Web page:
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Weekly commentary 21 April 2021



Equities pushed higher last week, as data and earnings beat expectations, but US bond yields fell

Markets pushed record highs yet again on Friday as the ‘goldilocks’ environment continued for equities with bond yields holding steady. Importantly for risk appetite, the US earnings season has started strongly and, while it’s still early days, over 80% of companies have beaten expectations so far.


Global weekly COVID-19 cases hit a pandemic peak, as European and US regulators decide whether to resume the Johnson and Johnson vaccine rollout

Global COVID-19 cases continued to rise last week with over five million cases reported over the last week, which is the largest number of weekly cases since the pandemic began. India is seeing around 1.4 million of these cases but many parts of the world are seeing a surge in case numbers1. One of the more positive factors driving the recent stronger risk narrative is progress in the rollout of vaccines within EU countries. This week, the European Medicines Agency will issue their recommendation on the Johnson and Johnson (J&J) vaccine, which remains an important vaccine in the EU’s armoury. The US is also expected to release its report this week with Dr Fauci expecting a resumption of J&J vaccinations, saying he doubts the US regulator’s recommendation will be to cancel the rollout.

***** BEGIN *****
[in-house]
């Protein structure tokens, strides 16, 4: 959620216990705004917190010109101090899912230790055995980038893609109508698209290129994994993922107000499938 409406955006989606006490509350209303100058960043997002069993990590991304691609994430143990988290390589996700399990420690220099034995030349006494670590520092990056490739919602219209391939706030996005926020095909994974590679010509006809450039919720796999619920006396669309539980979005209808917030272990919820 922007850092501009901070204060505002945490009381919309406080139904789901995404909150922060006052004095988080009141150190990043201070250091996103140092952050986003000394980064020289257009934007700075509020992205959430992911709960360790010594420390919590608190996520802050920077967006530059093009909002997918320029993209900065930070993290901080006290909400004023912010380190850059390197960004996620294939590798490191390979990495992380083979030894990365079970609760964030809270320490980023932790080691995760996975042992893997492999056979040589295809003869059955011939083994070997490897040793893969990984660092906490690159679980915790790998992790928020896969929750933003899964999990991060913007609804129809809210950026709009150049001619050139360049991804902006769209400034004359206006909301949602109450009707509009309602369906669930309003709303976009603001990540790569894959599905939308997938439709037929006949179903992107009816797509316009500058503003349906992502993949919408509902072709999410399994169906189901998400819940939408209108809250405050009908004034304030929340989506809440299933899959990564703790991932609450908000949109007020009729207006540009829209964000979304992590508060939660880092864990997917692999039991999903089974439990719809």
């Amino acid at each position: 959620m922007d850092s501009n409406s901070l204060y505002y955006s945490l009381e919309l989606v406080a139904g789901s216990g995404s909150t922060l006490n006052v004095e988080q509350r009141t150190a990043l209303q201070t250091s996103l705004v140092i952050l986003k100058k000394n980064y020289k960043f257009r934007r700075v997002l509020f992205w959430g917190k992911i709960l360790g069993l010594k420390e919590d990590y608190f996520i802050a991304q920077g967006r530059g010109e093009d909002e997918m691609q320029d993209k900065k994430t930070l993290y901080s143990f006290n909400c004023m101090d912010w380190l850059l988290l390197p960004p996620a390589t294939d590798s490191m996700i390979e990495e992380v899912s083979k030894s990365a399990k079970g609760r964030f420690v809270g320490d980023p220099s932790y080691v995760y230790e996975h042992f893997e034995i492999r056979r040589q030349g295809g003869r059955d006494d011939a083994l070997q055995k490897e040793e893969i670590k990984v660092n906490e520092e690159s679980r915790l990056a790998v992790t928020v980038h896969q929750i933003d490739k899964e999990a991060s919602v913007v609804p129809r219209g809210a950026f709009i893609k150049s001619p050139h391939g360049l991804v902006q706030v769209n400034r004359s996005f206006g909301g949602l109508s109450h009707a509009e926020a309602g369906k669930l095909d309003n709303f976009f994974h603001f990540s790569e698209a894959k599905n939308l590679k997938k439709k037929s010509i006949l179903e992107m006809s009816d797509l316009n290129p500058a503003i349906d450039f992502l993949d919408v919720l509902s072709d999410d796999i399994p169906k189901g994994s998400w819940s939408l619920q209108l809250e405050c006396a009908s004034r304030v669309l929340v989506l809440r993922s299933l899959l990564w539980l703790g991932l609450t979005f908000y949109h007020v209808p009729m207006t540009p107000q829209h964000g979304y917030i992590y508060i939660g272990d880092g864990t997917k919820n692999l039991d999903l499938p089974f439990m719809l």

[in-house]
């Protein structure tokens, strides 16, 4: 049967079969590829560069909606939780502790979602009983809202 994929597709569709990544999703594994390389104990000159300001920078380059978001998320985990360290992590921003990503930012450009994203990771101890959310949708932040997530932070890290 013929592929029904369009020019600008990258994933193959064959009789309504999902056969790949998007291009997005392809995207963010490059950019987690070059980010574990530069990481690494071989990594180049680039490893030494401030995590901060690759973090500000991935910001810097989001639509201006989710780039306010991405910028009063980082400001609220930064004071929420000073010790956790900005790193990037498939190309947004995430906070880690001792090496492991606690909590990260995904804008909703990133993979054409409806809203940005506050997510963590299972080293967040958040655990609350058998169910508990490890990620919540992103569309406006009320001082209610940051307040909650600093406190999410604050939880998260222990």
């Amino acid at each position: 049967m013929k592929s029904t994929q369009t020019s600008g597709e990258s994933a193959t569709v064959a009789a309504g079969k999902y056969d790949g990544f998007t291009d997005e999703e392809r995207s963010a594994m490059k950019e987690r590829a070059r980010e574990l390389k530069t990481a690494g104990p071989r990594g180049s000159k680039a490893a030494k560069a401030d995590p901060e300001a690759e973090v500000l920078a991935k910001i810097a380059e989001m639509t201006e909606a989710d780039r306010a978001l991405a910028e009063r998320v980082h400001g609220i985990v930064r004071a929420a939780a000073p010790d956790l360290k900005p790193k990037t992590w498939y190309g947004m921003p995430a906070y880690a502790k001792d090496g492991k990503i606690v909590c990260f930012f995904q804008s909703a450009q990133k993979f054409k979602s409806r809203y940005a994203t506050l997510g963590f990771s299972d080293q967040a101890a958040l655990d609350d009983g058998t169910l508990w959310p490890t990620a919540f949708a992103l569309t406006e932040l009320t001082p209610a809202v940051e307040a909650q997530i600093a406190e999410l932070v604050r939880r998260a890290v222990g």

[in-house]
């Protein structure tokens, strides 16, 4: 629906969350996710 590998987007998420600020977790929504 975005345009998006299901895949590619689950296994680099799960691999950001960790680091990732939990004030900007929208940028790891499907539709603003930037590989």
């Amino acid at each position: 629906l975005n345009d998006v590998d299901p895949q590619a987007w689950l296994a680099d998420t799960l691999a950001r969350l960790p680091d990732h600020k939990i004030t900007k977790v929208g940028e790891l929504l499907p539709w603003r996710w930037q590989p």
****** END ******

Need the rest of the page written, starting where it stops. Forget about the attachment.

European Central Bank (ECB) meeting on Thursday 22 April comes amidst signs of an early recovery but we expect no change at this meeting

On Thursday, the ECB will release their latest decision on monetary policy, accompanied by a press conference by President Lagarde. Despite signs of an improving vaccine rollout and early signs of an economic recovery, we do not expect any meaningful change to the central bank’s stance. The pandemic quantitative easing programme continues at a rapid pace and this is the first area we expect to see slowed as the recovery takes hold. This is unlikely to be in scope for April’s meeting however, with much of the eurozone under forms of heavy coronavirus restrictions. As with the Federal Reserve, we expect the ECB to strike a note of caution, focusing on unemployment figures, as well as the uncertainties over new variants, to justify a highly accommodative position for the short term.


Markets are looking through the third wave in COVID-19 cases, focusing on the vaccine rollout and an earnings season which is beating already upgraded projections. Critical to this ‘goldilocks’ environment are bond yields, and over the last few weeks they have fallen, despite better than expected data. Many datasets, including the Purchasing Managers’ Indices releases this week, contain information about purchaser price inflation and this will be closely watched by investors to see if the ‘goldilocks’ regime remains.


1 Bloomberg, 18 April 2021 ( )

SOURCE OF CONTENT:  Brooks MacDonald


The Week In Numbers




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